The American Association for Thoracic Surgery (AATS) was founded on June 7, 1917, for the purpose of providing a forum for the “free exchange of views and experiences” in thoracic surgery. Dr Nathan W. Green, the inaugural secretary and treasurer and 7th AATS president, noted during the AATS founding luncheon at the Waldorf-Astoria in New York City:
Thoracic Surgery has made rapid advances in America. The interest is intense, and new and important observations are made almost daily. We must have a place to discuss them.
Initial concerns from skeptics about creating the AATS were that “lung abscess, bronchiectasis, empyema, and chest wall tumors comprise a narrow field,” and “in two or three years, everything will be said, and the Society will die for lack of interest.” The AATS continues to thrive today, nearly 100 years after its inception, because of the contributions and dedication of its previous leaders.
The AATS held its first meeting in 1918 at the Congress Hotel in Chicago, concurrent with the American Medical Association’s annual convention and during the height of the United States’ participation in World War I. No meetings occurred in 1942, 1943, or 1945, when many AATS members were engaged in the Second World War. Dr Willy Meyer, 2nd AATS president, was the only person to serve two terms, and Dr Richard H. Sweet, 41st AATS president, died while in office. Thus the 100th anniversary of the Association’s founding will occur in 2017, at which time 97 physicians will have served as the Association’s president.
The past century has seen unprecedented growth in our specialty and the AATS. Membership has increased from 50 in 1917 to 1267 in 2011, and the count of 23 physicians who attended the inaugural luncheon at the Waldorf pales in comparison to the 4807 attendees of the 2010 Annual Meeting in Toronto. Change is inevitable. After all, it would have been very difficult to sustain the Association if the annual dues had remained at the 1917 level of $3 per year. Dr Henry T. Bahnson, 57th AATS president, elegantly summarized progress in the field of thoracic surgery during his career in a 1999 interview
Pioneers of cardiac surgery.
In the last year I was operating and doing clinical work, every surgical procedure that I performed was a procedure that did not exist when I was a student, and I would be a fool to say anything other than the same thing could happen again. I am not sure what [the future] will be or where we are going, but you can be very sure it is going to be different.
It is impossible to know where the AATS is headed if we do not understand where it has been. The pessimist, with his glass half empty, might quote Santayana, “Those who cannot remember the past are condemned to repeat it.” However, the optimist, whose glass is half full, uses the past as the guideposts for our future, quoting Winston Churchill, “The farther backward you can look, the farther forward you are likely to see.” In 1996, Dr J. Gordon Scannell, 58th AATS president and an avid historian, initiated a series of biographic sketches of early presidents of the Association in the Journal of Thoracic and Cardiovascular Surgery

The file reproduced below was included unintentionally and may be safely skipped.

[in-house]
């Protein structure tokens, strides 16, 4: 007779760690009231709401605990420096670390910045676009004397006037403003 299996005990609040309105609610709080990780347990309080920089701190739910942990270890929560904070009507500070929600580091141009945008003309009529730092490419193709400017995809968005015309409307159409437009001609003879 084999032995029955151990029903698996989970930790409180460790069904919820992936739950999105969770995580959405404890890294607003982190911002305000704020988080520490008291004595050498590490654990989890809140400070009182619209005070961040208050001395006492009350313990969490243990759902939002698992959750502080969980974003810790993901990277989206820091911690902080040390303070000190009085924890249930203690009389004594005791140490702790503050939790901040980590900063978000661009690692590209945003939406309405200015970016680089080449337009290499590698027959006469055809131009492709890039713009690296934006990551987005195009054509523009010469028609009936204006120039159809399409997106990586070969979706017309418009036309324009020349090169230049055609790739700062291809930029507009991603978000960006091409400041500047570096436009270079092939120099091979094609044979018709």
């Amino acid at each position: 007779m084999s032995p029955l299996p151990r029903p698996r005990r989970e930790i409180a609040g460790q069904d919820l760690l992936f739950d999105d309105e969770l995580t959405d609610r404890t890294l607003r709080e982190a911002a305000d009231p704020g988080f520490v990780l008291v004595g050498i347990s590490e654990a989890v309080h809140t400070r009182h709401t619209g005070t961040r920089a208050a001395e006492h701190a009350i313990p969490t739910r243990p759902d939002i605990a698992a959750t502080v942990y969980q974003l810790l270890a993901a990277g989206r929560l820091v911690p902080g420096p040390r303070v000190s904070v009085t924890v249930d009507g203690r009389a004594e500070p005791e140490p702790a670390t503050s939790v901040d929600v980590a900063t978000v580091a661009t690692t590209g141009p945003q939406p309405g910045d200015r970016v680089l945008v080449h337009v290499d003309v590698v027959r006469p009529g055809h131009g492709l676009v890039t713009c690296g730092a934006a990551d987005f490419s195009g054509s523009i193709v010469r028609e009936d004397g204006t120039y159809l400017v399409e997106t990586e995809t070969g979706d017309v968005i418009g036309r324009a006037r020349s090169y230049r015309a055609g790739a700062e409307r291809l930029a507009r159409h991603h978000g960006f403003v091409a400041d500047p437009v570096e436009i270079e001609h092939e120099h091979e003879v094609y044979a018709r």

Historical perspectives of the American Association for Thoracic Surgery. Samuel J. Meltzer (1851-1920).
Scannell’s initial perspective summarized the career of Dr Samuel J. Meltzer, 1st AATS president; to date, 21 perspectives have been published from among the 97 presidents who will have held the position during the Association’s first century.
In December 2009, the Council of the AATS commissioned the Centennial Committee to develop and complete a series of projects with both immediate and long-term impact that will celebrate and commemorate the 100th anniversary of the AATS. To commemorate previous leaders, one of the goals of this committee is to complete the work that Dr Scannell initiated in 1996. For the next 6 years, culminating with the issue that accompanies the AATS Centennial Celebration in April 2017, Centennial Presidential Perspectives will be published monthly in the Journal. The current issue includes the committee’s first perspective on Dr Harold Brunn, 21st AATS president.
Historical perspectives of the American Association for Thoracic Surgery: Harold Brunn (1874-1951).
These perspectives are meant to celebrate the lives and accomplishments of former AATS presidents and to document their contributions to our field, with a focus on the pitfalls and pearls they discovered along the way. The goal is for us to acquire some insight into the varying pathways through which these individuals traveled to reach the ultimate leadership position in the Association. Both Dr Lawrence H. Cohn, the Journal’s
Editor and 79th AATS president, and I hope that you will enjoy following this series as we approach our centennial. Please take time to appreciate and reflect on the accomplishments of these previous leaders as we prepare to enter the second century of the Association’s existence.
Let us now praise famous men,
Ancients of the College,
For they taught us common sense,
Tried to teach us common sense,
Truth and God’s own common sense
Which is more than Knowledge.
– Rudyard Kipling
Marc R. Moon, MD
Chairman, AATS Centennial Committee
Pioneers of cardiac surgery. Vanderbilt University Press,
Historical perspectives of the American Association for Thoracic Surgery. Samuel J. Meltzer (1851-1920).J Thorac Cardiovasc Surg. 1996; 111: 905-906
Historical perspectives of the American Association for Thoracic Surgery: Harold Brunn (1874-1951).J Thorac Cardiovasc Surg. 2011; 141: 872-874
© 2011 The American Association for Thoracic Surgery. Published by Elsevier Inc. All rights reserved.